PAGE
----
The next speaker was Sterling Johnson, PhD, professor of medicine in the UW Division of Geriatrics and Gerontology. Dr. Johnson is principal investigator of the Wisconsin Registry for Alzheimer’s Prevention (WRAP), a longitudinal study that includes more than 1,500 individuals, many with a family history of Alzheimer’s disease. In addition to talking about his work with WRAP, Dr. Johnson mentioned many breakthroughs in early detection and prevention. He said the goal of the research is to identify Alzheimer’s disease before symptoms start to present themselves. Moreover, he indicated that the program is one step closer to that goal with amyloid and tau imaging. Scientifically, he stated that amyloid plaques form and aggregate together in the brain during Alzheimer’s disease. Also, recent findings about neurofibrillary tangles formed from tau proteins contribute more understanding about the disease. He talked about the steps that occur in a person’s brain leading up to the onset of dementia. First, he said it starts with amyloid buildup in the brain, and it proceeds with tau proteins. Ultimately, the aggregation of these chemicals in the brain leads to a loss of nerve cells and cognitive changes. The point at which the cognitive changes interfere with an individual’s daily life marks the onset of dementia. Another emerging breakthrough Dr. Sterling Johnson mentioned was the progress the scientific community is making on blood tests for detecting Alzheimer’s disease before it begins. He said this could be an option in the near future, which would be an exciting alternative to brain imaging and spinal fluid tests. Overall and most importantly, Dr. Johnson wanted to get across the point that Alzheimer’s disease begins many years before its physical symptoms.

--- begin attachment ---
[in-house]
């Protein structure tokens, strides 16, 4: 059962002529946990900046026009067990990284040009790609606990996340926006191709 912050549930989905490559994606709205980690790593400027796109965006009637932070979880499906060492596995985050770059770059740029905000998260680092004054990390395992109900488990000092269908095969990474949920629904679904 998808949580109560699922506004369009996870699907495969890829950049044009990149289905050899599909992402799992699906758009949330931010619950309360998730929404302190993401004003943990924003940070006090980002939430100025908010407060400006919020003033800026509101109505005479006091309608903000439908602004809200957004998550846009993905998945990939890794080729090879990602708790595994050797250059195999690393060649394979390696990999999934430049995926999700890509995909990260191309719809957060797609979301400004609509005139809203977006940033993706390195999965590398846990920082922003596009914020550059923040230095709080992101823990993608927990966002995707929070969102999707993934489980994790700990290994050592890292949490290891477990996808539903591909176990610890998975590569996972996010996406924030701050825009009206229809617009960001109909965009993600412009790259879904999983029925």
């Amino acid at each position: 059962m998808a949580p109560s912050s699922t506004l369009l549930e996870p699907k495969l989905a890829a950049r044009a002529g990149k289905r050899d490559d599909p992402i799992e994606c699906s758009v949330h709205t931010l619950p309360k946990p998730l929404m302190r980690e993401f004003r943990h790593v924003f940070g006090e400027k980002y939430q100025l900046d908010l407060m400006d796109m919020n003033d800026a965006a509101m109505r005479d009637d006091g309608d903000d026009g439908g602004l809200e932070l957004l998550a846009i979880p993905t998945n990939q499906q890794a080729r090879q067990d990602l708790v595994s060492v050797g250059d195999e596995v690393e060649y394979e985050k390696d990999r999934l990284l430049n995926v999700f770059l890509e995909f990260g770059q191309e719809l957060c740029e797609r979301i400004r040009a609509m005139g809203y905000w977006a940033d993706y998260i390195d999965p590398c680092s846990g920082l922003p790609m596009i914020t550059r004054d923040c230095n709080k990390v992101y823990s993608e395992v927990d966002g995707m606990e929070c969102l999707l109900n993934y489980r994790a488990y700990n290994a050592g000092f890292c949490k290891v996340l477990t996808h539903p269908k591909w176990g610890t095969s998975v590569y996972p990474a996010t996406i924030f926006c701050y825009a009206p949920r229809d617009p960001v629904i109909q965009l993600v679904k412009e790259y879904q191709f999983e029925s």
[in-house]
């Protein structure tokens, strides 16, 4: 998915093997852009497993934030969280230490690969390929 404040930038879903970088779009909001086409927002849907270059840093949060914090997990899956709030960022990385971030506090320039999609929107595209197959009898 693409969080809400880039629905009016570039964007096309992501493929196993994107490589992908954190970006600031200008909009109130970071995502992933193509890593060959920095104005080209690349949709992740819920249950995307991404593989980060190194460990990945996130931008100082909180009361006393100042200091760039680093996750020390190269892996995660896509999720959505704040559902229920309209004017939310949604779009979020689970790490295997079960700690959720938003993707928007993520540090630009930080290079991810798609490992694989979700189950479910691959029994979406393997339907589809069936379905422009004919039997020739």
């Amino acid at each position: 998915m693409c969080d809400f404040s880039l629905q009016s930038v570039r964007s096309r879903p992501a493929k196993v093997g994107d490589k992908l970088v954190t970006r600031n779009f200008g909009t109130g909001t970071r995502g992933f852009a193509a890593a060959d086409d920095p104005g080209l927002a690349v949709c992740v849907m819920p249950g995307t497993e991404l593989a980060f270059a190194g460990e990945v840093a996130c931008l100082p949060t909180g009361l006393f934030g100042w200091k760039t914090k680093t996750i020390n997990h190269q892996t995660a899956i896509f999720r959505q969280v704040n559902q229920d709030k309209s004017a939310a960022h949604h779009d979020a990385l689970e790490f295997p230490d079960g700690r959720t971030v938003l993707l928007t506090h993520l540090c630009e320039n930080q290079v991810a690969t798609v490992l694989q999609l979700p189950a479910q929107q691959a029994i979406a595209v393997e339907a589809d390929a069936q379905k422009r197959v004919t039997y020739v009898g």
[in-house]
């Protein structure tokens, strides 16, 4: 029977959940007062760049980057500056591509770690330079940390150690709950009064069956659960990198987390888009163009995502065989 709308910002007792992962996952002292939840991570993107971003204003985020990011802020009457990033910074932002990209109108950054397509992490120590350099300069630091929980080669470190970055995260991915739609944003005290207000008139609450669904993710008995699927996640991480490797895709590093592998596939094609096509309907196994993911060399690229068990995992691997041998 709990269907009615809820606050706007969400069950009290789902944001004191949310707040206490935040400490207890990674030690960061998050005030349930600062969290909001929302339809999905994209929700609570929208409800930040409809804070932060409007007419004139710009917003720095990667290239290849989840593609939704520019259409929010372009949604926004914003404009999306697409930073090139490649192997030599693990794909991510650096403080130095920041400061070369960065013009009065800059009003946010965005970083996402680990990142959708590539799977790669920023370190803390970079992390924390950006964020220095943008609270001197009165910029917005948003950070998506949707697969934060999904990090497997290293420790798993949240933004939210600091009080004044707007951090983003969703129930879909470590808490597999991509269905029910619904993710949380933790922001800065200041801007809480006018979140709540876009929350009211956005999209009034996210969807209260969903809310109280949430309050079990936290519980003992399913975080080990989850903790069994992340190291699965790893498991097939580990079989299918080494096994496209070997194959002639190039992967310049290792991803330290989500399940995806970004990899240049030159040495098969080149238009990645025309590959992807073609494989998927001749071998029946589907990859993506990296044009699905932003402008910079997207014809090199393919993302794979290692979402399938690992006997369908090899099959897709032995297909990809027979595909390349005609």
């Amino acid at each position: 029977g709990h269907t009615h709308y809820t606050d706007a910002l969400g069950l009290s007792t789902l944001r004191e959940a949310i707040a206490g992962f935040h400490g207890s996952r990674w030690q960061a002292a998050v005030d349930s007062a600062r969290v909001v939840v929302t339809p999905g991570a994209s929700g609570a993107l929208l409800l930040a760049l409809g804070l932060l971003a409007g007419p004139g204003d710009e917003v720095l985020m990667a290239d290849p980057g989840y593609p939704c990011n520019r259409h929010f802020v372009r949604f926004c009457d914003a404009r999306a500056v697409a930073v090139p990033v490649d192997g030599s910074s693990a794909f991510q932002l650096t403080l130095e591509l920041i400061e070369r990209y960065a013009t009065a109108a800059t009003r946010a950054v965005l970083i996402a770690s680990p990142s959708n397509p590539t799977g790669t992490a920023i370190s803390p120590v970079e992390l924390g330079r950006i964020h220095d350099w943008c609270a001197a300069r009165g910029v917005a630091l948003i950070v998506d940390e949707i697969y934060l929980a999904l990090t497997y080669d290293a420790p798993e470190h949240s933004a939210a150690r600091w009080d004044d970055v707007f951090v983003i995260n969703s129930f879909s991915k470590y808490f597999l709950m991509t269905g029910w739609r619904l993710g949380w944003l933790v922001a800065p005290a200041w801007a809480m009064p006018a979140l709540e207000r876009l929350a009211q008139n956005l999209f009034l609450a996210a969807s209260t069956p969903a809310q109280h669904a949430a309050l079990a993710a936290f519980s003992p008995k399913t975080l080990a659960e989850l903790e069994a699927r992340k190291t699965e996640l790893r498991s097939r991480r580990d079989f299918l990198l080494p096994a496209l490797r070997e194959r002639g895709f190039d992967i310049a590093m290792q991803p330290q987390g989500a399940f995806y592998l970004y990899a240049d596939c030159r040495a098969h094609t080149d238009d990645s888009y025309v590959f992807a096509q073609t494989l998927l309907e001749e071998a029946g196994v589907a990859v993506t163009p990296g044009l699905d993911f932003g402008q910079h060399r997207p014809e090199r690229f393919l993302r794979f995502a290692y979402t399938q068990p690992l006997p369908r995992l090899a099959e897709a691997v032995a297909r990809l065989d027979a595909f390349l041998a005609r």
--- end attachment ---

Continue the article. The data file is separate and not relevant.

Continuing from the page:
The next speaker was Cynthia Carlsson, MD, MS, who talked about the impact of underlying factors on Alzheimer’s disease. Dr. Carlsson is a professor of medicine in the UW’s Division of Geriatrics and Gerontology, the director of the WAI, and a geriatrician who treats Veteran’s with memory issues at the William S. Middleton Memorial Veterans Hospital. She focused on two categories of underlying factors that can increase the onset of Alzheimer’s disease, namely non-preventable factors and preventable factors. There were four non-preventable risk factors that Dr. Carlsson mentioned: age, family history, genetic risk factor Apolipoprotein E (APOE) and Down Syndrome. On the other hand, she noted that some underlying conditions and factors that increase the risk of Alzheimer’s disease can be prevented or modified. Those are things such as high blood pressure, diabetes mellitus, obesity, poor sleep and depression, to name a few. She said the main public health mission for the WAI is providing outreach, education and service to diverse communities across Wisconsin to improve brain health.